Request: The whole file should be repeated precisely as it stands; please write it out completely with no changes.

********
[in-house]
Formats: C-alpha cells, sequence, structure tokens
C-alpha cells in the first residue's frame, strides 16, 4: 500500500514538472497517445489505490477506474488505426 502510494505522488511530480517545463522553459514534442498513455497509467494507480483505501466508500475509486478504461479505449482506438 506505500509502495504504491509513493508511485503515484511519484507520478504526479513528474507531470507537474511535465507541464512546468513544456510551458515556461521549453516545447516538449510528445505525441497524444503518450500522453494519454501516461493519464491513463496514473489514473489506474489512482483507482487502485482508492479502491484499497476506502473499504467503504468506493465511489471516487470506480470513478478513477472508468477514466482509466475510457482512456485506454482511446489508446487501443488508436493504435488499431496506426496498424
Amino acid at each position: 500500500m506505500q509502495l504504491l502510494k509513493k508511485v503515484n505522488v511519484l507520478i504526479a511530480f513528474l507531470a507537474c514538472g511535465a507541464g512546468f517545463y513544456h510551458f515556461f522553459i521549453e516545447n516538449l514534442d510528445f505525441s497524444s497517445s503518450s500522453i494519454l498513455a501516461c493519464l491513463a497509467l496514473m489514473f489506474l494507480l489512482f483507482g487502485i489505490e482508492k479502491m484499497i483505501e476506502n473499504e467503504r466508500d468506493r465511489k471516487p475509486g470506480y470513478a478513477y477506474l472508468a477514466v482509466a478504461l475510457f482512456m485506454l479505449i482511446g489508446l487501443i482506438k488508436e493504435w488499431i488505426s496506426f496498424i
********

[in-house]
Formats: C-alpha cells, sequence, structure tokens
C-alpha cells in the first residue's frame, strides 16, 4: 500500500514538472497517445489505490477506474488505426 502510494505522488511530480517545463522553459514534442498513455497509467494507480483505501466508500475509486478504461479505449482506438 506505500509502495504504491509513493508511485503515484511519484507520478504526479513528474507531470507537474511535465507541464512546468513544456510551458515556461521549453516545447516538449510528445505525441497524444503518450500522453494519454501516461493519464491513463496514473489514473489506474489512482483507482487502485482508492479502491484499497476506502473499504467503504468506493465511489471516487470506480470513478478513477472508468477514466482509466475510457482512456485506454482511446489508446487501443488508436493504435488499431496506426496498424
Amino acid at each position: 500500500m506505500q509502495l504504491l502510494k509513493k508511485v503515484n505522488v511519484l507520478i504526479a511530480f513528474l507531470a507537474c514538472g511535465a507541464g512546468f517545463y513544456h510551458f515556461f522553459i521549453e516545447n516538449l514534442d510528445f505525441s497524444s497517445s503518450s500522453i494519454l498513455a501516461c493519464l491513463a497509467l496514473m489514473f489506474l494507480l489512482f483507482g487502485i489505490e482508492k479502491m484499497i483505501e476506502n473499504e467503504r466508500d468506493r465511489k471516487p475509486g470506480y470513478a478513477y477506474l472508468a477514466v482509466a478504461l475510457f482512456m485506454l479505449i482511446g489508446l487501443i482506438k488508436e493504435w488499431i488505426s496506426f496498424i